Harry Dagut MA, Asst. Master at Perse School
Harry Dagut (Dagutski) 1887-1944) was born in Manchester. His father was the Russian born Rabbi Mendel B Dagutski. Harry attended Manchester Jews’ school and then won a scholarship to Merton College Oxford.
In 1915 he married the sister of his close friend and fellow Zionist Sir Leon Simon. He became Senior English Master at the Perse School and was in charge of its Jewish house called Hillel House. He was the principal founder of the Inter-University Jewish Federation.
I came from Austria in 1939. I remember my father took me to the station in Vienna – it was the dead of night – the Nazis didn’t want local people to see us Jews being so up set. Papa wasn’t allowed on the platform so I had to say goodbye in some drafty hall. We shook hands and he said, “Fritz, be a good boy in England, learn English, be polite to your host family but never forget your German or us.” How could I forget Papa and especially as he said we would meet again in a few months?
I don’t remember much about the journey across Europe and in that ship to Harwich. But I do remember the holiday camp. Yes, a holiday camp, Warners. No English family had come forward to take me in and so I, and lots of other Jewish boys and girls, were houses in a holiday camp in a place called Dovercourt. It was winter, there was no heating and the chalets were freezing cold. I remember stuffing a hot water bottle up my cardigan to keep warm. The food was horrible – white bread that looked like plastic and didn’t taste of anything. And tea – with milk! Tea with milk?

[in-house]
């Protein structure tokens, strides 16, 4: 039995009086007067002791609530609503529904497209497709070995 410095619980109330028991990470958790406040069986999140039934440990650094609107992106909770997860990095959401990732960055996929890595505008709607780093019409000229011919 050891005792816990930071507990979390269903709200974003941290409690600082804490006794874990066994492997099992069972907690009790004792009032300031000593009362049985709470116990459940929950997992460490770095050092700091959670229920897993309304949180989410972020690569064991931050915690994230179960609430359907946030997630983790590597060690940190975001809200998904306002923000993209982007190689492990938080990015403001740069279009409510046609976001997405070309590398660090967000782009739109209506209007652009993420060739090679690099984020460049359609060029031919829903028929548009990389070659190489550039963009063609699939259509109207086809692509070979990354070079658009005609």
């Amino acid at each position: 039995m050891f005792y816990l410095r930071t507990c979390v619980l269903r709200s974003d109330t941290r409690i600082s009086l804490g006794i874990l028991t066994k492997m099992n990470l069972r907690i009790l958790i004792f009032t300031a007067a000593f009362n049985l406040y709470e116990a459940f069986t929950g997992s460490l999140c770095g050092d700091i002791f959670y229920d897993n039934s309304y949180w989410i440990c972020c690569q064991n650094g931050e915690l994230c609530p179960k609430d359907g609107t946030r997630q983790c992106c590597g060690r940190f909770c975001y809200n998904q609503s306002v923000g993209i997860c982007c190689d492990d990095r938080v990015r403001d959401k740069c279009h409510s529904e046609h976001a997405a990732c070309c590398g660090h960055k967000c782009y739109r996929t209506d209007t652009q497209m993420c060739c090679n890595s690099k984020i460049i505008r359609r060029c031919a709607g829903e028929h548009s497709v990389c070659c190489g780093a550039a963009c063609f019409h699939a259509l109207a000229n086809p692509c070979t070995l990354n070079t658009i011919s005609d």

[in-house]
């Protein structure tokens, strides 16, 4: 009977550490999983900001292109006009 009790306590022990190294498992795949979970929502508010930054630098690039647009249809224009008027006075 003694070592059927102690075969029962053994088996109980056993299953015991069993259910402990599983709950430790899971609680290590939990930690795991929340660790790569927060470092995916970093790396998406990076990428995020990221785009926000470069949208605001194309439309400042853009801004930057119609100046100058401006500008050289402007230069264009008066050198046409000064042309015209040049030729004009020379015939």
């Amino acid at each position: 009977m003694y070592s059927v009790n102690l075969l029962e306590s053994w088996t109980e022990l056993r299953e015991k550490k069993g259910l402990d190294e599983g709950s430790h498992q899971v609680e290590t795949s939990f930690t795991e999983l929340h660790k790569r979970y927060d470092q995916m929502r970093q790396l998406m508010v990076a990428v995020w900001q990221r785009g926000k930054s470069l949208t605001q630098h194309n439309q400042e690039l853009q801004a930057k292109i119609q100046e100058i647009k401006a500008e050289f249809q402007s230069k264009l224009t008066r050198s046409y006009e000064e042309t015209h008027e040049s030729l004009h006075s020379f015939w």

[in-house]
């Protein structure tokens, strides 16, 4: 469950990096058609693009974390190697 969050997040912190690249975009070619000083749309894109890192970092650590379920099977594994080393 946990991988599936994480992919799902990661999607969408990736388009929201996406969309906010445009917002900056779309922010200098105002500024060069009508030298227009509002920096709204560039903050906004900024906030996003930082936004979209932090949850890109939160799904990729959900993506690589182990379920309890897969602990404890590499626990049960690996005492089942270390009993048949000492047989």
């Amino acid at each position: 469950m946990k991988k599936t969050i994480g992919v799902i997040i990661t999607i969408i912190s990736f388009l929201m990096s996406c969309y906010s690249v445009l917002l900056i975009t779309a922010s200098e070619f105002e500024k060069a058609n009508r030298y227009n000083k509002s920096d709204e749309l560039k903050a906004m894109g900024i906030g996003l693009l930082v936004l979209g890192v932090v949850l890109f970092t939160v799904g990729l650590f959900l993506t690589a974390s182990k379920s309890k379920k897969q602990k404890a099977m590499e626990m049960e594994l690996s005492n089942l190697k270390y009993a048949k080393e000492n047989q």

Then in the morning we would get porridge. How can anyone eat this – it’s like eating sticky glue.
Anyway after a few weeks I was sent to Cambridge. This lady, a Mrs Hartree, met me at Cambridge station and took me to my foster home in one of the villages. She got me a school place at The Perse – I have no idea of who paid for it – not the foster family who were quite poor. During the term I boarded at Hillel House, a Jewish hostel in Glebe Road. That was quite fun although I was not used to eating kosher food. We were not religious in Austria. Mrs Hartree was very kind but quite frightening. I don’t think anyone would dare to say no to her!
(As given to the Museum of Cambridge)
Hubert Cooper went to the Perse Upper School in this year. In his memoirs of Cambridge he writes about life at the school.
There was also a Jewish boarding house – Hilled [sic] – which I recall had less than one hundred boys out of a school of about six hundred. They did not appear on Saturdays but brought in a number of talented teachers, particularly an English teacher who once took us to the University Library.
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